Within 24 hours the Committee demands that Kuchma to fulfill four conditions:

1. Fire Yanukovych from Prime Minister, because of his election falsifications and his support of separatist groups.

2. New candidates for the Central Election Commission.

3. Fire the administrators of the Lugansk, Kharkiv and Donetsk regions because of their separatist actions.

4. To give urgent instruction to General Persecutor and Ukraine Security Council to open criminal case against separatists-dissenters of Ukraine.

November 29, 2004 in President | Permalink | Comments (6) | TrackBack

Picqueting the president building on Thursday night

We came there after two hours walking aroung the main square among thousands of citizens. Near the president buildings were some amount of police just keeping their position calmly and observer the mass.

03 In front of them from picketer's side were the people's security in orange keeping the order and watch for provocation. Behind them about 15 girls sang ukrainian popular songs and gave policemans a lot of flowers.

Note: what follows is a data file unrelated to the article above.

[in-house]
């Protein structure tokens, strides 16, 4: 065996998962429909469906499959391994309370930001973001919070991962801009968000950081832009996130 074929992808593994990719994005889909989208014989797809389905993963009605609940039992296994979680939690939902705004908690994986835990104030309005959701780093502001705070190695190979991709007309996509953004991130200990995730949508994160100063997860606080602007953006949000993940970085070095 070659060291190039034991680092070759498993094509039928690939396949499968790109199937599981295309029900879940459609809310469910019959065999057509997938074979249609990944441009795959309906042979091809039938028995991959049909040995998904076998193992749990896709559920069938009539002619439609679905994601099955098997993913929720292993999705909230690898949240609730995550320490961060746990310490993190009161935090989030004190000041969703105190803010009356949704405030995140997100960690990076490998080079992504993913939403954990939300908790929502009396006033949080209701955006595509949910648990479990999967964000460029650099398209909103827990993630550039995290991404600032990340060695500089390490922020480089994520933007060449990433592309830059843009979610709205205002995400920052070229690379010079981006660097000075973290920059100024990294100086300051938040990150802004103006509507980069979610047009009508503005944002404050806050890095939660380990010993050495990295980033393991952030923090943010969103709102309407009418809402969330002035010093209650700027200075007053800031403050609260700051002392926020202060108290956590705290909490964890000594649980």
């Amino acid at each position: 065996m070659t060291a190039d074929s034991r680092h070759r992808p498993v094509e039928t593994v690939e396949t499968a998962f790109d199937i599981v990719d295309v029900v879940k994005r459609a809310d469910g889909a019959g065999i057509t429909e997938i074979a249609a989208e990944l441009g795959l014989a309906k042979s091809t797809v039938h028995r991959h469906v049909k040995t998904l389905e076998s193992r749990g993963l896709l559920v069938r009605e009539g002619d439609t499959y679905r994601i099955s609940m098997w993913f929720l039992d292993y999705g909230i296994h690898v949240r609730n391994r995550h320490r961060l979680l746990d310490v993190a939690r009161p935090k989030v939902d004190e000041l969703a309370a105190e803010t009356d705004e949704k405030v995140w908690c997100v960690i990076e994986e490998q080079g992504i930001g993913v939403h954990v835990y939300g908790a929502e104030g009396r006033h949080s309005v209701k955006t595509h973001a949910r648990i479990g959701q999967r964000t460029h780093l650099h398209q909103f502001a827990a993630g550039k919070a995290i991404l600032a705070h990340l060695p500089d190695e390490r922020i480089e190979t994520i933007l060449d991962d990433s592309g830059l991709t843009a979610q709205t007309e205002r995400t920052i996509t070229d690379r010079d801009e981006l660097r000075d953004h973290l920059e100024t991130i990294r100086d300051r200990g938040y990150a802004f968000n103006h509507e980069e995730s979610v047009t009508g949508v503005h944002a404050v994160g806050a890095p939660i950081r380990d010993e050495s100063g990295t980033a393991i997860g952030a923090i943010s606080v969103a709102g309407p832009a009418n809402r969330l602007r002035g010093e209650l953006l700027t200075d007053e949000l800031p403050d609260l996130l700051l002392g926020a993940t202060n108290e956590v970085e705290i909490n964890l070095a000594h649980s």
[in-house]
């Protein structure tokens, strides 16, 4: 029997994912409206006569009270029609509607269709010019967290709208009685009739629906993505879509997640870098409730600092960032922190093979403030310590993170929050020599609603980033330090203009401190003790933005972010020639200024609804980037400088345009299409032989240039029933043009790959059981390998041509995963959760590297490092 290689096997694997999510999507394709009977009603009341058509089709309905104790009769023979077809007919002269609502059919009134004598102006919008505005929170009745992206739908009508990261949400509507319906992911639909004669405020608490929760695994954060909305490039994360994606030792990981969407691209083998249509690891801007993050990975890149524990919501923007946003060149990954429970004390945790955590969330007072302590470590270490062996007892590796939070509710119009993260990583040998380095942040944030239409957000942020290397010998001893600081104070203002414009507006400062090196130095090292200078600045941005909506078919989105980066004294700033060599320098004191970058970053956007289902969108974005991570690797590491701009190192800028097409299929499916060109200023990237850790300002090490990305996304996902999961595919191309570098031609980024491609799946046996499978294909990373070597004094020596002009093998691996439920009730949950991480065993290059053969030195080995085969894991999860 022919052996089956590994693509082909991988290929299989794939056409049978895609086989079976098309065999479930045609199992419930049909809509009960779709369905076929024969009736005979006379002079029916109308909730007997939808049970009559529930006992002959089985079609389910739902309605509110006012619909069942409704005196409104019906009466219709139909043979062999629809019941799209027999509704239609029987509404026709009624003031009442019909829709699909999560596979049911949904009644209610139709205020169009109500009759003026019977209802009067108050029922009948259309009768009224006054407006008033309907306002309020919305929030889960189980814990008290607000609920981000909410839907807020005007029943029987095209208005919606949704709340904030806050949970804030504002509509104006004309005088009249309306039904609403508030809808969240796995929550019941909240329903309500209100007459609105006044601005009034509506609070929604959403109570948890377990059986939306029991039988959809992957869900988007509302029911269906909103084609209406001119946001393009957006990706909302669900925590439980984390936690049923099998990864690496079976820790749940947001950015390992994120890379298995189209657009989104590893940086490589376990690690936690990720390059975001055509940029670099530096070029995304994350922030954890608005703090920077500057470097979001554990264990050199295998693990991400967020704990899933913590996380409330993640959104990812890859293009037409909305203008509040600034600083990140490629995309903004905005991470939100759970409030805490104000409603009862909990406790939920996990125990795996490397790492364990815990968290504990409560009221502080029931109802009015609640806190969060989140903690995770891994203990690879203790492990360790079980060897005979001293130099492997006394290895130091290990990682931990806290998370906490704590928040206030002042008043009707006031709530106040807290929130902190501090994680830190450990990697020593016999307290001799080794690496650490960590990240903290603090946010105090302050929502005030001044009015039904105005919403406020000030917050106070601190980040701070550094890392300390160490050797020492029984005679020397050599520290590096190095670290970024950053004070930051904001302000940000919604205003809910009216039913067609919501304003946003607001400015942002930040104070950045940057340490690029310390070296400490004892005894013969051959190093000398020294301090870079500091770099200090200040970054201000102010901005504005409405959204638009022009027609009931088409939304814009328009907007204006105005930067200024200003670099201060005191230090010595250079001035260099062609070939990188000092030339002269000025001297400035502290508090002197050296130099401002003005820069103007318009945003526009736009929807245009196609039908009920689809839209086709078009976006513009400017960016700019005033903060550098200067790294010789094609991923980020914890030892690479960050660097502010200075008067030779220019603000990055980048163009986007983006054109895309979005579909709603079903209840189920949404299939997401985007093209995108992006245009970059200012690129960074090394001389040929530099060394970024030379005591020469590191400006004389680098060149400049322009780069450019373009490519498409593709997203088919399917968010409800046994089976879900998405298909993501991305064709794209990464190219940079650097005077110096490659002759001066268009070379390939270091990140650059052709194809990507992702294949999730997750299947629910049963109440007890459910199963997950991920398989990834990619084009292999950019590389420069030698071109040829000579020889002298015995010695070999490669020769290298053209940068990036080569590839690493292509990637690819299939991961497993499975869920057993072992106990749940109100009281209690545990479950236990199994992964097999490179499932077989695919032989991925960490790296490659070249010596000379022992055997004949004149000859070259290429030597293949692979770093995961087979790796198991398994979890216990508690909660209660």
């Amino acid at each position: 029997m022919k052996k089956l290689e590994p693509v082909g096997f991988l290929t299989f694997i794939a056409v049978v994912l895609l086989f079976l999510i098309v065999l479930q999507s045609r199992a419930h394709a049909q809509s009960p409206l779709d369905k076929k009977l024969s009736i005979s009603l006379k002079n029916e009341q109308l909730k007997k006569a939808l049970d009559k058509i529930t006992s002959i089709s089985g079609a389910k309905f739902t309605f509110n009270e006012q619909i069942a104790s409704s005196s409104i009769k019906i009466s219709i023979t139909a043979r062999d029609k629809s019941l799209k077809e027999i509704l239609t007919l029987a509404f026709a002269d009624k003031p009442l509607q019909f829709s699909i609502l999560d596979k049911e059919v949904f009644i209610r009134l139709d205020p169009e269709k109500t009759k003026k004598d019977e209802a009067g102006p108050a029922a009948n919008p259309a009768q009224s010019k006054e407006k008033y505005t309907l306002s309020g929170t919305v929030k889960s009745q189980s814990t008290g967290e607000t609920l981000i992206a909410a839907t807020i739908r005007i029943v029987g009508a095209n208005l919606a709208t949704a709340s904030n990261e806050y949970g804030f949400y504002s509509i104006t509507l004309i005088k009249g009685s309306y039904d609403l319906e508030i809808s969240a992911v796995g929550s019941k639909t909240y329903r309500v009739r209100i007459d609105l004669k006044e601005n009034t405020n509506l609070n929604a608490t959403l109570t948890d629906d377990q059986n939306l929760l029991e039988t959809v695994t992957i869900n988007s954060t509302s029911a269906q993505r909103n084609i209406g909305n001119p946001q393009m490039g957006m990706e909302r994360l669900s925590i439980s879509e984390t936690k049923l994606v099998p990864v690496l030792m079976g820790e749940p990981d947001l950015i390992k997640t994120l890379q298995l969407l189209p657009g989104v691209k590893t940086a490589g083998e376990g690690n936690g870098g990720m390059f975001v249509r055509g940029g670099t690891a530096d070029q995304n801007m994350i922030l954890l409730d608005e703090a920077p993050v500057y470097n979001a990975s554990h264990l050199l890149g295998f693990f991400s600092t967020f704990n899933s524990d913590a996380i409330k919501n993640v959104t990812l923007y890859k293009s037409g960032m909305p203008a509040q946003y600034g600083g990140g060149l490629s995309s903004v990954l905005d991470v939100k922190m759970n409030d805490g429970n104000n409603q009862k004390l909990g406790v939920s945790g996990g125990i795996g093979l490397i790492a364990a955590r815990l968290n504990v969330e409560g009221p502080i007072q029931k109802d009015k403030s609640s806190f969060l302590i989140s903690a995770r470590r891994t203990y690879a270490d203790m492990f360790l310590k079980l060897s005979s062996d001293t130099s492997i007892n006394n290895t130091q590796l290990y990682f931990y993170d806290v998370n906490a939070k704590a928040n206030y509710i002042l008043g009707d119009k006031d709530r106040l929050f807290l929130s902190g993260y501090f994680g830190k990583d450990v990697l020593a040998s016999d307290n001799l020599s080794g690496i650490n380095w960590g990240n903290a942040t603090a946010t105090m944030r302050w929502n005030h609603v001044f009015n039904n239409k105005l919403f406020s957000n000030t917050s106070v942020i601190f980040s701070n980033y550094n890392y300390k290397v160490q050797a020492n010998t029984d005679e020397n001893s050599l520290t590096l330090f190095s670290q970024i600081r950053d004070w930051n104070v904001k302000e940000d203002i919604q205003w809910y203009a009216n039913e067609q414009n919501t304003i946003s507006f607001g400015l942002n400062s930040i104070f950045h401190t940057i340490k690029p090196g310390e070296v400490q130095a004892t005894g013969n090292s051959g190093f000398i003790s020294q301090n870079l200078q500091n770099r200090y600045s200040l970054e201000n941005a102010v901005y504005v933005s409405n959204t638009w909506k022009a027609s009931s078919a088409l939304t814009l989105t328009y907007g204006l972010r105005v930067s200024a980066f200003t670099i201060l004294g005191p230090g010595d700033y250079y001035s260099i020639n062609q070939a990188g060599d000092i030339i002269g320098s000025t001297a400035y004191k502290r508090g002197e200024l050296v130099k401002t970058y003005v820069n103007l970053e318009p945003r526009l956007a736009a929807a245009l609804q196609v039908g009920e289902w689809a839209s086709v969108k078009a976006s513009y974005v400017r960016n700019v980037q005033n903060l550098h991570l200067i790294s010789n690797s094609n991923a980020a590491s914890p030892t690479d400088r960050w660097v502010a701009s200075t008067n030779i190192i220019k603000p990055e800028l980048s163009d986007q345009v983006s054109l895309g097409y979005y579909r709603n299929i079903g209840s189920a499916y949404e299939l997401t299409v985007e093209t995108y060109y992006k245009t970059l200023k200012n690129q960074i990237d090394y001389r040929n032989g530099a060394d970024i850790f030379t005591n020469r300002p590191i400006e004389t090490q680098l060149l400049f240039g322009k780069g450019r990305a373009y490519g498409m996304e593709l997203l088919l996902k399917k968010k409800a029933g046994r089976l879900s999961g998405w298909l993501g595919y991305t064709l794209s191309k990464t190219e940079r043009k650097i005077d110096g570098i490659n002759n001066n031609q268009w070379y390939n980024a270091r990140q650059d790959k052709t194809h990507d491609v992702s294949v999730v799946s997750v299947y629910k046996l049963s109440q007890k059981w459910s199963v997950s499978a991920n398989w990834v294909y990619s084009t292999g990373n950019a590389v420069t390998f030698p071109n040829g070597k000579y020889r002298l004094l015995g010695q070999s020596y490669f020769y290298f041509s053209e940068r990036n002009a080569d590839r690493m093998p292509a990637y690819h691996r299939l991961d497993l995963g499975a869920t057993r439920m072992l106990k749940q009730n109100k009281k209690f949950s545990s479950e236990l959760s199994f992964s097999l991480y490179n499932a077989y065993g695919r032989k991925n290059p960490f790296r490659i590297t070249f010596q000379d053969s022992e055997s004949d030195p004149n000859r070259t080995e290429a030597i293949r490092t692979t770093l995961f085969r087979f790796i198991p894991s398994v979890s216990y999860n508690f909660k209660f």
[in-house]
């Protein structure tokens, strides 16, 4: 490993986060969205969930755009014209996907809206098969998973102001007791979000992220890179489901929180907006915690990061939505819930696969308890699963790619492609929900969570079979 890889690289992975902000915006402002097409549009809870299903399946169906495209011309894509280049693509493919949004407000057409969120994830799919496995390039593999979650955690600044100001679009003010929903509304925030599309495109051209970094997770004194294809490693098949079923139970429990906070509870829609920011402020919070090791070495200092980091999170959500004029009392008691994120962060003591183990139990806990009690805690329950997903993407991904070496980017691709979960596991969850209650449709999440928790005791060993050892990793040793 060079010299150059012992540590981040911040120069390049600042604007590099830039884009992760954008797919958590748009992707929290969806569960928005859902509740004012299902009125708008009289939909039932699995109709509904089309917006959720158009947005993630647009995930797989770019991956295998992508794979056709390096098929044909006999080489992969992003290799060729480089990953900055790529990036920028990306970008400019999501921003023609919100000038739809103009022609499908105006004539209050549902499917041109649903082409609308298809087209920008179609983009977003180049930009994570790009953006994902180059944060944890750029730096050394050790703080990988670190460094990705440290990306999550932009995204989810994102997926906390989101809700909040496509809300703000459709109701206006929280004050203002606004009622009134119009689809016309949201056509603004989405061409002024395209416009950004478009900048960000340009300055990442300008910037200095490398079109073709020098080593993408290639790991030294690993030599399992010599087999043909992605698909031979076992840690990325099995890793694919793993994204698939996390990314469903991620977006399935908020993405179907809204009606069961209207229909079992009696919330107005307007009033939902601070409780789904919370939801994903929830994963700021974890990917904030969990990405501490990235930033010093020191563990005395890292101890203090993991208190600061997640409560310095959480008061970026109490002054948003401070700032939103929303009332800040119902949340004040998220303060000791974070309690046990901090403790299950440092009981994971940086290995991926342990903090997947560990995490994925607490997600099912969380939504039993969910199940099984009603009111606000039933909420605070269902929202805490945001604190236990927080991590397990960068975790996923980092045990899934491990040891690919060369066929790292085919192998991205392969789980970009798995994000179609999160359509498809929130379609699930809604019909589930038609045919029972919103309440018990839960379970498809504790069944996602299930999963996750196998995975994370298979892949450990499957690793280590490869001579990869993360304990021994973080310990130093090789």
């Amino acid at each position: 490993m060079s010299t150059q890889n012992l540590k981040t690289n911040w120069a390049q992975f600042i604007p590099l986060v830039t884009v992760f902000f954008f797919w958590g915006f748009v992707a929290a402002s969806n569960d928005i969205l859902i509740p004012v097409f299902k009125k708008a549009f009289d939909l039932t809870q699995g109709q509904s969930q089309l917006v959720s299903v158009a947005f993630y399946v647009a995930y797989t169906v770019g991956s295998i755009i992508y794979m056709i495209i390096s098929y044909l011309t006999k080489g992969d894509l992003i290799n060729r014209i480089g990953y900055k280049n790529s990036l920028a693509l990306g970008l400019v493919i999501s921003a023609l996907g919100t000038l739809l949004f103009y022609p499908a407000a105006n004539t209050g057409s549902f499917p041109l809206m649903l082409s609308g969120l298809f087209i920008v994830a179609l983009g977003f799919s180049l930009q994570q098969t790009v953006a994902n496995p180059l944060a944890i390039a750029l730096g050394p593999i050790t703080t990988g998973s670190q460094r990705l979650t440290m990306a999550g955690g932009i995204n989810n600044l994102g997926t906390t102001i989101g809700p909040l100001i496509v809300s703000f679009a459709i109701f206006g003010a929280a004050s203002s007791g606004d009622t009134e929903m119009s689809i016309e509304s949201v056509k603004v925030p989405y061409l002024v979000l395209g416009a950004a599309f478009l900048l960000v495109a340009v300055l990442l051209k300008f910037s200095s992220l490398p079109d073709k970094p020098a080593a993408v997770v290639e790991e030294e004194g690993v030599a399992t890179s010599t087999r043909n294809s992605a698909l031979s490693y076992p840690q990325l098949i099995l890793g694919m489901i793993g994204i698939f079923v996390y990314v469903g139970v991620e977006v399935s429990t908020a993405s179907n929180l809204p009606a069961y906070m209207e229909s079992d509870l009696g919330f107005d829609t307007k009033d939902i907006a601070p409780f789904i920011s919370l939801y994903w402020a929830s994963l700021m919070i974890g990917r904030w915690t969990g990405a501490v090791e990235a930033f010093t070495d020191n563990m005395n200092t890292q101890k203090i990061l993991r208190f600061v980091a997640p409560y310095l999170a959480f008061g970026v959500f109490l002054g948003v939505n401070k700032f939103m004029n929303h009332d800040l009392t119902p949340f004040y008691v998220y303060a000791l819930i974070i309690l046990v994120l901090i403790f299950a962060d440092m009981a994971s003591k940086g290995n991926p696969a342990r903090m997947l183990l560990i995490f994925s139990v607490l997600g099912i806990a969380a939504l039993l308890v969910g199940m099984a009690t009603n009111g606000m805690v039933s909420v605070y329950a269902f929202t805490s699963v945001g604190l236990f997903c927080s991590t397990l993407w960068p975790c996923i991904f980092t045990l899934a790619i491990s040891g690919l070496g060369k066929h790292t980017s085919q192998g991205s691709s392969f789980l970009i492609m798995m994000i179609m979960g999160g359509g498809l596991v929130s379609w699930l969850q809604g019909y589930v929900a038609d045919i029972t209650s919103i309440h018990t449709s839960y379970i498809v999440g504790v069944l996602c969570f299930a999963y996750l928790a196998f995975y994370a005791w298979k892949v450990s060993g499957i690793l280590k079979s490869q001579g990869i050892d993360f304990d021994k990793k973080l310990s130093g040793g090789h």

5 From time to time mass began to scan something, and then sing again. It was very pleasant to be there, because so many smiles and polite everythere I've not seen before nowhere.

From the rear of mass we found the travelling kitchen and felt appetizing smell. People who came from other cities to support the protest ate there and got warm.

19 We had lot of infomartion about how we can help this movement - to bring some food, clothes, take care of visitant, work as a volunteer in the camping and so on. It's really popular and nation movement!!

04 07

November 26, 2004 in Kiev, Pictures, President | Permalink | Comments (2) | TrackBack